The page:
WINSTON-SALEM, N.C. (APRIL 7, 2011) – The Winston-Salem Open at Wake Forest University has announced Mardy Fish – the top ranked American tennis player in the world – as the first player signed to play in the inaugural tournament. Fish is one of several young American tennis players who rose to prominence at the beginning of the 21st century.
He was the Olympic silver medalist in singles at the 2004 Athens games. The 29-year-old Fish had a resurgent year in 2010, winning two of his five career singles titles and two of his seven doubles titles. He is currently ranked No. 11 in the ATP World Tour Rankings and is the highest ranked American male in the world. Fish reached the semi finals at the Sony Ericsson Open last week, vaulting past Andy Roddick who has held that post for more than four years.
"We’re thrilled that Mardy will be coming to Winston-Salem in August. He’s sure to be among the fan favorites at the Winston-Salem Open," said tournament director Bill Oakes. "Mardy’s career has been on the upswing for the past year or so, culminating with his recent ranking as the top American male tennis player in the world. The commitment of a champion like Mardy will help attract additional world-class players to Winston-Salem."
Information about purchasing tickets to the Winston-Salem Open will be available in about two weeks, with volunteer information to follow shortly after that.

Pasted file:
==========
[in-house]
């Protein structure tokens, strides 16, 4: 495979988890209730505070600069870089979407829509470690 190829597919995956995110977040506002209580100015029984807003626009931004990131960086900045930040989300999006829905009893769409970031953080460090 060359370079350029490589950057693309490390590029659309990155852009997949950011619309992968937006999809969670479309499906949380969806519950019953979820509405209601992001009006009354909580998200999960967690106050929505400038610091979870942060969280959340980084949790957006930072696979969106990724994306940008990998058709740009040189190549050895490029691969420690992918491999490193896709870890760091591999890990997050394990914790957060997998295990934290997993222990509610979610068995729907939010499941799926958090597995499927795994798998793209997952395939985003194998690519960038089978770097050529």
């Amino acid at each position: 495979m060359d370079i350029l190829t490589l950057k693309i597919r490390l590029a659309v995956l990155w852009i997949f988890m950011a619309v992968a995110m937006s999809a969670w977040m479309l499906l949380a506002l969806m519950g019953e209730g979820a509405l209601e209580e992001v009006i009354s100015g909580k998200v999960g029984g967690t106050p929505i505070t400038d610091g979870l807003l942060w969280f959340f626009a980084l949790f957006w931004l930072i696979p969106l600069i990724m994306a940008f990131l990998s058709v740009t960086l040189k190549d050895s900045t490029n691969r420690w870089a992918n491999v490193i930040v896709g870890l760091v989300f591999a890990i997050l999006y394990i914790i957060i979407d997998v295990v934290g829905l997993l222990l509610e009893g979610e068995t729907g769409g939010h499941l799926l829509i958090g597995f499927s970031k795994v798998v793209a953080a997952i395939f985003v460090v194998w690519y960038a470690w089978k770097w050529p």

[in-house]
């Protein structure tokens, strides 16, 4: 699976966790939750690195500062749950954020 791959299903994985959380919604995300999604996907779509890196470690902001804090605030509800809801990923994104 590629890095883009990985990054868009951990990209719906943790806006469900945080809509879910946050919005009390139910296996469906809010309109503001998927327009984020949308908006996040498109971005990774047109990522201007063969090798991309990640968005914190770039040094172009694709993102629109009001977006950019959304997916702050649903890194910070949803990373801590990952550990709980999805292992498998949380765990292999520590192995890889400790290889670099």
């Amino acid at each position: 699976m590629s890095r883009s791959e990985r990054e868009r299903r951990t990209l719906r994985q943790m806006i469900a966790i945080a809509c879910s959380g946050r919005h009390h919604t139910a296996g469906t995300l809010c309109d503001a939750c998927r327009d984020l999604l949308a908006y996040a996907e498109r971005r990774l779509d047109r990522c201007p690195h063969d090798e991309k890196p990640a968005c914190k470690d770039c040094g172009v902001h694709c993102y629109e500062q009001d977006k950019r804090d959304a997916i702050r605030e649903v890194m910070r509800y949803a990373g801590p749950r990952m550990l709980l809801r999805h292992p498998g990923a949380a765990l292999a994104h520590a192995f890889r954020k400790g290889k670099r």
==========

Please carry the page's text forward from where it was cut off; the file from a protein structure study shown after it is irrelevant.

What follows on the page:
Fish turned professional in 2000 at the age of 18. He spent his first few years as a pro playing in the Challenger and Futures circuits, the minor leagues of tennis. He earned his first title on the ATP Tour in 2002 playing doubles in the U.S. Men’s Clay Court Championships in Houston, Texas, with Andy Roddick. Fish has won five tournaments on the main ATP Tour and has reached the final of three Masters Series events: Cincinnati in 2003 and 2010 and Indian Wells in 2008. His best result at a Grand Slam tournament has been reaching the quarter final stage at the 2007 Australian Open and the 2008 US Open.
Fish has a very similar playing style to compatriot Andy Roddick. Fish, like Roddick, possesses a huge first serve, which often wins him free points. Fish used to rely on going for big forehands and outright winners to win points in rallies. In 2010, he dropped over 30 pounds, from 203 to 170. As a result, Fish became more fit, which enabled him to improve his speed around the court.